House bill aiming to shut down aging state facilities could mistakenly spell disaster for Marion County seniors
FAIRMONT, W.Va (WDTV) - House Bill 2626 aims at closing four long term health facilities in West Virginia. The goal is to mitigate the costs of upgrading these “aging” facilities by discontinuing services.
The bill names four facilities, Hopemont Hospital in Terra Alta, built in 1913. Lakin Hospital in West Columbia, built in 1926. Jackie Withrow Hospital, built in 1927. Lastly, the John Manchin Sr. Health Care Center in Fairmont that is mistakenly listed as having been built in 1899.
The confusion comes from the evolution of the building. The state constructed a mining hospital at that site in 1899, but that facility was shut down in 1980, demolished and reconstructed into, what we now know as, the Manchin center.
But the confusion could spell disaster for the families that entrust their loved ones in that medical center.
“Putting my mother in the nursing home was the hardest thing I ever had to do,” said Cathie Metheny.
Two years ago, Cathie was faced with one of the hardest challenges a daughter can face. As her mother struggled with dementia, she made the decision to move her into an assisted living home.
She found herself wary of the homes boasting over 100 beds. Cathie inspected every center in Marion County, observing the sights, the staff and the smells. She settled on the Manchin facility.
“I feel so fortunate that my mother is there. They take such good care of my mother,” Cathie said.
If the facility shuts down, she will need to begin her search again. This time, facing homes that are filled to capacity.
“There are no beds in Marion County. Where do they think these people are going to go? Cause there are no beds,” Cathie said.
But concerns over the livelihood of the facility extend past its residents and staff.
“We buy 225 meals from them on a daily basis to feed our seniors,” said Debbie Harvey, Executive Director of Marion County Senior Citizens Inc.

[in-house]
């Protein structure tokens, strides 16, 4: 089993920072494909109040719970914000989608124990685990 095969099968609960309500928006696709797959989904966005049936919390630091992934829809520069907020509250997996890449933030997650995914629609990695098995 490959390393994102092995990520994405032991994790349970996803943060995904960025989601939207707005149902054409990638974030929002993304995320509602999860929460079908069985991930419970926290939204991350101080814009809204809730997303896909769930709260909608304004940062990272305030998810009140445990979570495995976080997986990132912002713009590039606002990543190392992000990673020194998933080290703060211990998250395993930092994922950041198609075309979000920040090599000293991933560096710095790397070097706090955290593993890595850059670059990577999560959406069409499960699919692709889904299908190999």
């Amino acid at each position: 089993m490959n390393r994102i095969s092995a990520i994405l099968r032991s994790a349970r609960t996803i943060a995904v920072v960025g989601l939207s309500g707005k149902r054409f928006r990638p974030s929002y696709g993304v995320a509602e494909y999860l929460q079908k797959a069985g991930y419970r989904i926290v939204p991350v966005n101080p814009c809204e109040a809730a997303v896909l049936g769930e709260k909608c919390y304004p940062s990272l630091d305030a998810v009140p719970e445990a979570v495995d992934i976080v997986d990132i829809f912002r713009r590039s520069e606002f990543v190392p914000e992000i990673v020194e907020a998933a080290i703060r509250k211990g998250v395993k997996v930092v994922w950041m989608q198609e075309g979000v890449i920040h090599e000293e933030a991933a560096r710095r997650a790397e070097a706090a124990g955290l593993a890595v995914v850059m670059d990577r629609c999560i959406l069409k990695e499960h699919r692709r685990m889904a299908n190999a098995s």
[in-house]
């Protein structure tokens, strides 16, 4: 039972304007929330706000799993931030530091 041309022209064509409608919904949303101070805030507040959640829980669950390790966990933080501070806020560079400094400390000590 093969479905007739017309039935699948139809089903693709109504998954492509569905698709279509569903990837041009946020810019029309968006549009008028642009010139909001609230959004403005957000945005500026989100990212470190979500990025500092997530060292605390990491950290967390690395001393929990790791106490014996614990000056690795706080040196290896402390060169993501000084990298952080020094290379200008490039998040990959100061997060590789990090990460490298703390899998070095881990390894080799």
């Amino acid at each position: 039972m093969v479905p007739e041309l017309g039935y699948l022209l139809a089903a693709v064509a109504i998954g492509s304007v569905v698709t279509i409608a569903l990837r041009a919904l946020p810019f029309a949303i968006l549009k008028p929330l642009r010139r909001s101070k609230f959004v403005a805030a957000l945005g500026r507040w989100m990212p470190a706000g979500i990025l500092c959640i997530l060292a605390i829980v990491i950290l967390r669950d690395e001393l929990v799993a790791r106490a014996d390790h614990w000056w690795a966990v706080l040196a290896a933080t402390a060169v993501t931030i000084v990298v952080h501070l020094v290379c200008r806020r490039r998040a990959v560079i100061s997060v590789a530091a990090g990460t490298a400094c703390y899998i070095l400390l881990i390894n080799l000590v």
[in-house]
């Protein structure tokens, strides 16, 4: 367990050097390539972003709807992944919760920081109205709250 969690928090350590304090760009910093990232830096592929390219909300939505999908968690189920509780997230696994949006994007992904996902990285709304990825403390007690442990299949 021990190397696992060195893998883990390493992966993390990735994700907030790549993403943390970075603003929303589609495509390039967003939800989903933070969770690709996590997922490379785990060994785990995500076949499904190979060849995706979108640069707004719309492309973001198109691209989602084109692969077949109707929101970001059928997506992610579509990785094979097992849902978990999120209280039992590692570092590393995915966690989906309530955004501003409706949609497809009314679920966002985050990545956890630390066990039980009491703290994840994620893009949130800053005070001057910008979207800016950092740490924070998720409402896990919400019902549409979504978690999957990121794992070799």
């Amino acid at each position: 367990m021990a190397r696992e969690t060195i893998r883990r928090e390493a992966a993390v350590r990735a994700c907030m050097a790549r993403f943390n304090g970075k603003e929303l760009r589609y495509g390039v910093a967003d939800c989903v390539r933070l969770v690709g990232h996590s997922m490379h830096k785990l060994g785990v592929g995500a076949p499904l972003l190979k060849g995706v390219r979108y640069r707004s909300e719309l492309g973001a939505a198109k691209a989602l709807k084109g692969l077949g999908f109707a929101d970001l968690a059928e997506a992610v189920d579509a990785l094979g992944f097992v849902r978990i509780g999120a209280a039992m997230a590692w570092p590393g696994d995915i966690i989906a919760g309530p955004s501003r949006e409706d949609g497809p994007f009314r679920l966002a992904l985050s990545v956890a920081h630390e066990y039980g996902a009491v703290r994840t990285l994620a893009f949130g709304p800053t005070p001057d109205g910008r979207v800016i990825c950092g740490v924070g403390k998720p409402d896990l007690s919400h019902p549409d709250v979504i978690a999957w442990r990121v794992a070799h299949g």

The Manchin center has become central to feeding the senior community throughout Marion County. Both Meals on Wheels and Senior Citizens Inc. depend on the health center’s kitchen to prepare hundreds of meals daily that meet nutritional requirements.
“I know that some of the seniors that we serve. Their home delivered meal program. Even some that come and do carryout. It could be the only meal that they have that day,” Harvey said.
Senior Citizens Inc. began depending on the center for meals after the Fairmont Regional Medical Center closed. Harvey says if they lose the Manchin kitchen, they will be left scrambling trying to find a facility that can meet both the volume and nutritional demands.
House Bill 2626 is still early in its trip through the legislative process. The bill has to be read to the House Finance Committee two more times before it makes it to the floor. Within a day of the bill being introduced, Delegates Guy Ward, Andy Garcia, Phil Mallow and Senator Mike Caputo toured the facility.
“I’ve got an amendment to this bill that I am going to introduce on the House floor to remove the John Manchin Health Care Center from this bill,” Del. Ward said.
He says the next reading of the bill will likely come on Friday, at which point he plans to introduce the amendment.
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